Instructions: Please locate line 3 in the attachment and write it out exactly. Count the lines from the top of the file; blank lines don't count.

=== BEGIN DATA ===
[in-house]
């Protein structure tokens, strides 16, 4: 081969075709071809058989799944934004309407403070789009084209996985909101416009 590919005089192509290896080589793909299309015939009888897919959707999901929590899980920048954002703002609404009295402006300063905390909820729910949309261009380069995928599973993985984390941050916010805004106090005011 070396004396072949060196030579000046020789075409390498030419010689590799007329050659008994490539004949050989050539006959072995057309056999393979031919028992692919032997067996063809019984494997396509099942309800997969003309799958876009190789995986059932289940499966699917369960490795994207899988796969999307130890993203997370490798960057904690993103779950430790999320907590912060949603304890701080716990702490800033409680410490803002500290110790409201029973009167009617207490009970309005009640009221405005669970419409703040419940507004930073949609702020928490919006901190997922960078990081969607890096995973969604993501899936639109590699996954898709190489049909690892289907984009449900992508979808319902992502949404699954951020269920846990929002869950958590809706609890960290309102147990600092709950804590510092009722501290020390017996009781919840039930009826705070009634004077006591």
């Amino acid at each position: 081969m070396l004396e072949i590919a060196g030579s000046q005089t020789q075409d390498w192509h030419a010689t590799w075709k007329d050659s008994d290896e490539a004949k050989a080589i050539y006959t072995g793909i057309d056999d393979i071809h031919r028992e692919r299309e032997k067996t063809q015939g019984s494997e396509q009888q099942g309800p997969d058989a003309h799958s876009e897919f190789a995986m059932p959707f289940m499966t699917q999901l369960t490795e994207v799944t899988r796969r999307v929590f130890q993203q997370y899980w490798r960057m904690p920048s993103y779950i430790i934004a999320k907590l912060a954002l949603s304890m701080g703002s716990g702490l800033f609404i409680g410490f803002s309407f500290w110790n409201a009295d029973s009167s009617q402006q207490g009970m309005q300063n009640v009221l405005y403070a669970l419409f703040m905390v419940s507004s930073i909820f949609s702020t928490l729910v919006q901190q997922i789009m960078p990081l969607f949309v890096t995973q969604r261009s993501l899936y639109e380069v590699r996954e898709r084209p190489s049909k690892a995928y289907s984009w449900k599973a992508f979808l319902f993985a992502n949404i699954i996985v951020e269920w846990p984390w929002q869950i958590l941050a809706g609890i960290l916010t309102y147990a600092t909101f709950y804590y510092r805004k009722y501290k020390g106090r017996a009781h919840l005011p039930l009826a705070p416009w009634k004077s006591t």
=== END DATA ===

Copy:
């Amino acid at each position: 081969m070396l004396e072949i590919a060196g030579s000046q005089t020789q075409d390498w192509h030419a010689t590799w075709k007329d050659s008994d290896e490539a004949k050989a080589i050539y006959t072995g793909i057309d056999d393979i071809h031919r028992e692919r299309e032997k067996t063809q015939g019984s494997e396509q009888q099942g309800p997969d058989a003309h799958s876009e897919f190789a995986m059932p959707f289940m499966t699917q999901l369960t490795e994207v799944t899988r796969r999307v929590f130890q993203q997370y899980w490798r960057m904690p920048s993103y779950i430790i934004a999320k907590l912060a954002l949603s304890m701080g703002s716990g702490l800033f609404i409680g410490f803002s309407f500290w110790n409201a009295d029973s009167s009617q402006q207490g009970m309005q300063n009640v009221l405005y403070a669970l419409f703040m905390v419940s507004s930073i909820f949609s702020t928490l729910v919006q901190q997922i789009m960078p990081l969607f949309v890096t995973q969604r261009s993501l899936y639109e380069v590699r996954e898709r084209p190489s049909k690892a995928y289907s984009w449900k599973a992508f979808l319902f993985a992502n949404i699954i996985v951020e269920w846990p984390w929002q869950i958590l941050a809706g609890i960290l916010t309102y147990a600092t909101f709950y804590y510092r805004k009722y501290k020390g106090r017996a009781h919840l005011p039930l009826a705070p416009w009634k004077s006591t």